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Using AI to “invent” new materials

The University of Liverpool’s Materials Innovation Factory. Credit: The University of Liverpool

At the end of 2020 I included in the Megatrends for this decade the use of artificial intelligence to design new alloys. There is a potential huge space for mixing atoms of different elements (plus using additive manufacturing we could create specific atomic structures!) and because of that we can dream the possibility to create an alloy with the characteristics we need. The problem is looking for a needle in a haystack.

Now I stumbled onto a news that is reinforcing that Megatrend: researchers at the University of Liverpool, UK, have developed an AI based tool aiming at reducing the time to “invent” new materials. Interestingly, their approach is based on a collaboration between material designers and AI.

They are reporting in an article published on Sept. 21st on the successful discovery of four new materials. Among these they found a solid state materials that could be applied in lithium-ion batteries to increase their performance.

The AI system is learning from existing materials (several hundred thousands) correlating their characteristic with their atomic structure and use this knowledge to explore potential new combinations that can be promising, ranking the probability. This allows material designers to focus on the most promising solutions.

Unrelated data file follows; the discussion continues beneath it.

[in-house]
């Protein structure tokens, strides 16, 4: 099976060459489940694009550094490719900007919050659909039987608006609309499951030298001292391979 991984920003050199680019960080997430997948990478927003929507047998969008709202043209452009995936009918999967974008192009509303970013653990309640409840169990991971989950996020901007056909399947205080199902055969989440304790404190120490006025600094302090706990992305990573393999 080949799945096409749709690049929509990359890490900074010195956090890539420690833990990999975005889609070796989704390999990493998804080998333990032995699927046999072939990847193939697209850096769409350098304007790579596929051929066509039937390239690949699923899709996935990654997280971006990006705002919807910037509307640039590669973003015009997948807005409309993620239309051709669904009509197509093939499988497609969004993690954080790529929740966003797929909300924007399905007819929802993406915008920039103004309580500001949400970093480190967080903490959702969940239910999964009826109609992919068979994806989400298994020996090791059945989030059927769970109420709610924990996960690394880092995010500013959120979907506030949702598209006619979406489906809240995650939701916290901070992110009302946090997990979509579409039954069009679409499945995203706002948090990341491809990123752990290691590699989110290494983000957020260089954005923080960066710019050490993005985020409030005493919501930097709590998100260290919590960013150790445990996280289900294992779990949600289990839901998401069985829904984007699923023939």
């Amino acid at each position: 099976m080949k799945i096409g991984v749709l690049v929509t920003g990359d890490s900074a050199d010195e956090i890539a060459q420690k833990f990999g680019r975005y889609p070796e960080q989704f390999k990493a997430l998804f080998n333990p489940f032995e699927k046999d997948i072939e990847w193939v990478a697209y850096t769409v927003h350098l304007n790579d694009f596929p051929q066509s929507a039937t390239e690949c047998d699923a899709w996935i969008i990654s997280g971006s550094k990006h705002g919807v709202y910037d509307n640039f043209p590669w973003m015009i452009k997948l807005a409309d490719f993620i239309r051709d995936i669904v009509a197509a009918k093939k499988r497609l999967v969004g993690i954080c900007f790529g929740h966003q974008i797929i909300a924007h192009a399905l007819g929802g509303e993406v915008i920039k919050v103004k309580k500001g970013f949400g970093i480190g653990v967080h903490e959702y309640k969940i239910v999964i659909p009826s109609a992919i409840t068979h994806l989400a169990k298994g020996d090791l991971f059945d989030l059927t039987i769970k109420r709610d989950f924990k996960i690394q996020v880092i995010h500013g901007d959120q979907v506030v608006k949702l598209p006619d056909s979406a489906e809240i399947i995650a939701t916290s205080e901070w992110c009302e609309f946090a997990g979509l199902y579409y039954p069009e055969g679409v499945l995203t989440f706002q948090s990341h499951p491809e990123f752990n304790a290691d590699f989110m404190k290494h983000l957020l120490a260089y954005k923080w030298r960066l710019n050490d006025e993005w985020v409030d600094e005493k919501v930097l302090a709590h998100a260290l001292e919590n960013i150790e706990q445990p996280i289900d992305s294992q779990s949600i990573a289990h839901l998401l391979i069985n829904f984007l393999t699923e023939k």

I like this news because it shows a trend towards combining human with artificial intelligence in a collaborative way. Notice that here we do not have a screwdriver that is helping a human worker in a specific activity, rather we have a tool that in addition to providing help is “learning” on the way, like a team of humans where we learn from each other making the teamwork better and better. This is the crucial difference in applying AI in teamwork from applying standard tools.

About Roberto Saracco

Roberto Saracco fell in love with technology and its implications long time ago. His background is in math and computer science. Until April 2017 he led the EIT Digital Italian Node and then was head of the Industrial Doctoral School of EIT Digital up to September 2018. Previously, up to December 2011 he was the Director of the Telecom Italia Future Centre in Venice, looking at the interplay of technology evolution, economics and society. At the turn of the century he led a World Bank-Infodev project to stimulate entrepreneurship in Latin America. He is a senior member of IEEE where he leads the Industry Advisory Board within the Future Directions Committee and co-chairs the Digital Reality Initiative. He teaches a Master course on Technology Forecasting and Market impact at the University of Trento. He has published over 100 papers in journals and magazines and 14 books.